937 F2d 453 Ballard v. Estelle

937 F.2d 453

Edward Byron BALLARD, Petitioner-Appellant,
Wayne ESTELLE, Warden, Respondent-Appellee.

No. 90-55901.

United States Court of Appeals,
Ninth Circuit.

Submitted Jan. 11, 1991.*
Decided June 26, 1991.

Edward Byron Ballard, pro se.

Donald F. Roeschke, Deputy Atty. Gen., Los Angeles, Cal., for respondent-appellee.

Appeal from the United States District Court for the Central District of California.

Before ALARCON, NORRIS and WIGGINS, Circuit Judges.

WIGGINS, Circuit Judge:

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Edward Byron Ballard appeals the district court's dismissal of his habeas corpus petition on the merits. He is incarcerated in California for armed robbery and argues that the definition of "use of a firearm" used to enhance his sentence was broader than the California sentencing laws require, thereby denying him due process. He also argues that even if the state court's definition of firearm use was the correct one, there was sufficient evidence of use, according to the definition, in only two of the 18 robbery counts. This court has jurisdiction under 28 U.S.C. Sec. 2253. We affirm.



Mr. Ballard was convicted of 18 counts of robbery, 3 counts of attempted robbery, and 1 count of assault with a deadly weapon. All counts stemmed from two bar robberies conducted with several accomplices on two different days. The jury found that Mr. Ballard had used a firearm in each count. Consequently, the judge enhanced his sentence once for each bar robbery under Cal.Penal Code Sec. 12022.5,1 and classified each count as a violent felony for sentencing purposes under Cal. Penal Code Sec. 667.5(c)(8). The judge imposed consecutive prison sentences for each count under Sec. 1170.1(a) for a total sentence of 26 years, 8 months.2


The judgment was affirmed on appeal and habeas corpus petitions raising the instant arguments to the California Court of appeal and Supreme Court were denied. Mr. Ballard then filed a habeas petition with the U.S. District Court, Central District of California which was dismissed on the merits. Mr. Ballard appeals that dismissal to this court.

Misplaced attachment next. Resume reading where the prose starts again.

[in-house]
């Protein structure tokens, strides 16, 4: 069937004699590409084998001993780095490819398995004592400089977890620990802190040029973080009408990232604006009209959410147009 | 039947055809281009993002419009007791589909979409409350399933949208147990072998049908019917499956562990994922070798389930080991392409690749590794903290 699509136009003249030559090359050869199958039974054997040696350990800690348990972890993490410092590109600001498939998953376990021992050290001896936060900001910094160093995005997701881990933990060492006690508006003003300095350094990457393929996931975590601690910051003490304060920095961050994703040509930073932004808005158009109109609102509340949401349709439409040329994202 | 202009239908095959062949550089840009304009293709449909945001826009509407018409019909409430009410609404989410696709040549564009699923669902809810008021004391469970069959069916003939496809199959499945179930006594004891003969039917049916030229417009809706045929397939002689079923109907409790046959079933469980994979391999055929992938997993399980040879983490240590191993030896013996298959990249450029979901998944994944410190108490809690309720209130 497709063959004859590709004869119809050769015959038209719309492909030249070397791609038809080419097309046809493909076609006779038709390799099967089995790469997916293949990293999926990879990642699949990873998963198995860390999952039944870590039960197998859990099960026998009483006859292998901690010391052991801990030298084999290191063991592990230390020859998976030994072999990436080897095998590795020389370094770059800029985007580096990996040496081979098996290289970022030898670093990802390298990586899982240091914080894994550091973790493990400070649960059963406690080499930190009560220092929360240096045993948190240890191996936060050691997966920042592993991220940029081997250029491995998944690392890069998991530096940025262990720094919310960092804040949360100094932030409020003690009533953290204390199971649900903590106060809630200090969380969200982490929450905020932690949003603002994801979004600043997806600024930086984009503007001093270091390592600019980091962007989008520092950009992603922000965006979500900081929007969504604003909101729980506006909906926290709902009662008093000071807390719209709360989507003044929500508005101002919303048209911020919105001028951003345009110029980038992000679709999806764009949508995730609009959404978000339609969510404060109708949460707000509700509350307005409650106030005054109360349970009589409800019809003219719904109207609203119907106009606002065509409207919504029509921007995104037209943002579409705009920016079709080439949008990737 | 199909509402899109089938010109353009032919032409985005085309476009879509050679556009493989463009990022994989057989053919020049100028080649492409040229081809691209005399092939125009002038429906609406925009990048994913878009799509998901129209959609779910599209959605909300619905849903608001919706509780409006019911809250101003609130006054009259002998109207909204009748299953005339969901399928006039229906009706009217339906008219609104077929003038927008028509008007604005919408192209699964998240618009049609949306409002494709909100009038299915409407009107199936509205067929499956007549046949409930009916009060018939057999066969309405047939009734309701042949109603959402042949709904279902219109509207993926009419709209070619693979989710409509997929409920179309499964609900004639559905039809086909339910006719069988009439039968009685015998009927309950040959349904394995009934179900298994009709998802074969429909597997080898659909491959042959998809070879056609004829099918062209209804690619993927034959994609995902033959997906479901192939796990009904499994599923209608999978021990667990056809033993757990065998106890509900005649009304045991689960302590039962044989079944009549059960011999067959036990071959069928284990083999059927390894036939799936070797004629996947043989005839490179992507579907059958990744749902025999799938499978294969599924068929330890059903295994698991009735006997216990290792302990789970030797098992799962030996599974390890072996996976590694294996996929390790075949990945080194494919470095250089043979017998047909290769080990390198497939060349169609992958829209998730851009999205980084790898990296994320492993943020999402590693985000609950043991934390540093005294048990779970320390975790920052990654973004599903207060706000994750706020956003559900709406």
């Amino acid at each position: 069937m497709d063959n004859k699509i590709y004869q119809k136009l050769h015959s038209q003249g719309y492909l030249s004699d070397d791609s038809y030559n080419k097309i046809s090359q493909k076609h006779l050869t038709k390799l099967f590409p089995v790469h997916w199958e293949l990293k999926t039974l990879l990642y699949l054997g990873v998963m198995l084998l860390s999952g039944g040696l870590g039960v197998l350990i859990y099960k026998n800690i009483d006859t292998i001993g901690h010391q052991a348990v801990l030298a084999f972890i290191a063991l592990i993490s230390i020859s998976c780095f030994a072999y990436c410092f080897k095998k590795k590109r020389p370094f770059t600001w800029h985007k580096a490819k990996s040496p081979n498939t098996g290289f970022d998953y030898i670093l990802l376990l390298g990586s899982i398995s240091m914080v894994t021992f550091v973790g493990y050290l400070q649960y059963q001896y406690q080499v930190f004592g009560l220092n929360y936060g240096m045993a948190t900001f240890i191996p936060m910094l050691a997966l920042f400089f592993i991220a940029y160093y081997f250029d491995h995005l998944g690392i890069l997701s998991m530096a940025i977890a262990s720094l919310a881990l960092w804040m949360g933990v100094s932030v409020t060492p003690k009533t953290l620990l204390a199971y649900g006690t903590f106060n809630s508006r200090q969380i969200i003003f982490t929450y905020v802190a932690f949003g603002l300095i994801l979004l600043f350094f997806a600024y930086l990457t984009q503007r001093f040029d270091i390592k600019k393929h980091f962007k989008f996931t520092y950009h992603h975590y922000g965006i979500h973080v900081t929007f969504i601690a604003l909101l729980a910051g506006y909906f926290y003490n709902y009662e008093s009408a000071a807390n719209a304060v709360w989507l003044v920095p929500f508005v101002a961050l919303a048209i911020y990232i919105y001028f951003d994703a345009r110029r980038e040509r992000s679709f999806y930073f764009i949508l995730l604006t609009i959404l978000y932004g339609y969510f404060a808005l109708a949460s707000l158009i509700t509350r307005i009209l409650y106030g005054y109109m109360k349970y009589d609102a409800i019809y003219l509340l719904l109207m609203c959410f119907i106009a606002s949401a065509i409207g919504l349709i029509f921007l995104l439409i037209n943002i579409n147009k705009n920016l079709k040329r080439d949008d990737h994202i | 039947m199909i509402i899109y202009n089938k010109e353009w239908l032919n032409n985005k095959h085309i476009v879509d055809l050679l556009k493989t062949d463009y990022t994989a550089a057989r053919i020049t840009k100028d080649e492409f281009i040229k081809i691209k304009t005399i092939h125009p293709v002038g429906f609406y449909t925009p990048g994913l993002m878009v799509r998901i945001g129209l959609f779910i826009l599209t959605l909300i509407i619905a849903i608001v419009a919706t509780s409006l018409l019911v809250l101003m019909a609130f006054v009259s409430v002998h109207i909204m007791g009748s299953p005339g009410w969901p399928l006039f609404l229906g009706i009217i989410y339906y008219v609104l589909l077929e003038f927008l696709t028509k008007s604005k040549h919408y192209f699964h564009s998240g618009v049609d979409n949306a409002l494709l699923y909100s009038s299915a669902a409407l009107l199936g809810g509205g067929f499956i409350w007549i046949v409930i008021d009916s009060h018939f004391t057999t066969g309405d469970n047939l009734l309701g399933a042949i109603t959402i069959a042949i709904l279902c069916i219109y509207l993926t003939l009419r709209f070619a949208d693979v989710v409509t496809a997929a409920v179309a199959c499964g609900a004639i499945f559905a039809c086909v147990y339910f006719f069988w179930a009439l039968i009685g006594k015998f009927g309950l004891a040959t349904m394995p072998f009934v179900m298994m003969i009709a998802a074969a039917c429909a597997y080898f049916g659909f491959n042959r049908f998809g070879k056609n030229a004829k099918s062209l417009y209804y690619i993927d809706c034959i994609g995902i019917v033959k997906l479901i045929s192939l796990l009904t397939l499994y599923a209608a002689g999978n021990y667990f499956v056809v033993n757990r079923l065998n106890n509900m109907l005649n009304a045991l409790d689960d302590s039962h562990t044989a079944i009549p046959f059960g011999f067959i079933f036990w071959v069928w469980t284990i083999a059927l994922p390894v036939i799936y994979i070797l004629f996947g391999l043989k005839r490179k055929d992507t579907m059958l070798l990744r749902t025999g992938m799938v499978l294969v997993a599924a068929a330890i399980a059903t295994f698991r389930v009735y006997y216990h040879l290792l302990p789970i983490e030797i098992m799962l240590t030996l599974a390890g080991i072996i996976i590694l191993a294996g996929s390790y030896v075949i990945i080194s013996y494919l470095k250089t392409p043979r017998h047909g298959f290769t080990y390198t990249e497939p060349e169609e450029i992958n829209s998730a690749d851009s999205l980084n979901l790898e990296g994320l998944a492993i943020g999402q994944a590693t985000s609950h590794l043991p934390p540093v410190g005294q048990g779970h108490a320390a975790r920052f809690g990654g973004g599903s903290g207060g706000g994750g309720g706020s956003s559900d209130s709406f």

Denial of a petition for writ of habeas corpus is reviewed de novo. Norris v. Risley, 878 F.2d 1178, 1180 (9th Cir.1989).

I. Habeas Corpus Procedure


Contrary to appellant's suggestion, the magistrate and district court judge complied with the governing rules in the procedures they employed in this case. First, although an evidentiary hearing in a habeas corpus proceeding to determine facts is mandatory when certain procedural deficiencies occurred in the state court's fact-finding procedures, Townsend v. Sain, 372 U.S. 293, 313, 83 S.Ct. 745, 757, 9 L.Ed.2d 770 (1963); see also Norris, 878 F.2d at 1180; 28 U.S.C. Sec. 2254(d), appellant alleges no such deficiency here. Indeed, all participants in this action agree on the facts. The dispute involves a purely legal question: what is "personal use" of a firearm for sentence enhancement purposes under Cal.Penal Code Sec. 12022.5?3 Therefore, the decision of the magistrate and district court judge to forego an evidentiary hearing makes sense and was within their discretion.


Second, the relevant portions of the state court trial transcripts were lodged with the district court, see Ballard v. Estelle, No. CV 89-6264-RB, Notice of Lodging Documents (C.D.Cal. Feb. 5, 1990). As seen in his reports, the magistrate conducted the necessary review of the transcripts as required. See Lincoln v. Sunn, 807 F.2d 805, 808 (9th Cir.1987). In turn, the district court judge reviewed the findings and recommendations of the magistrate and the appellant's objections in making his determination.4


Finally, it was not improper for the magistrate to review the appellant's objections prior to the judge's review in order to correct any errors he might have made. If the magistrate had made any new findings or recommendations in his final report, the appellant's argument that he should have been given another opportunity to object might have some merit. As that was not the case here, no impropriety existed.

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II. Applications of State Law are Cognizable in Habeas Proceedings


State laws may give rise to liberty interests protected by the Fourteenth Amendment. Board of Pardons v. Allen, 482 U.S. 369, 381, 107 S.Ct. 2415, 2422, 96 L.Ed.2d 303 (1987) (statute requiring defendant's release on parole when eligible and when reasonable probability that no harm will result creates a liberty interest); Hewitt v. Helms, 459 U.S. 460, 466, 103 S.Ct. 864, 868, 74 L.Ed.2d 675 (1983); Hicks v. Oklahoma, 447 U.S. 343, 346, 100 S.Ct. 2227, 2229, 65 L.Ed.2d 175 (1980) (statute that vests sentencing discretion with the trier of fact creates a liberty interest). Misapplication of these laws that lead to deprivations of those liberty interests by state institutions may be reviewed in federal habeas corpus proceedings. See Wasko v. Vasquez, 820 F.2d 1090, 1091 n. 2 (9th Cir.1987) (liberty interest in accurate application of state sentencing laws reviewable in habeas proceedings). Mr. Ballard's claim that his sentence violated California sentencing laws because a different definition of "personal use" of a firearm was used than California has adopted in other cases sets forth a cognizable federal habeas corpus claim based on the due process clause of the Fourteenth Amendment.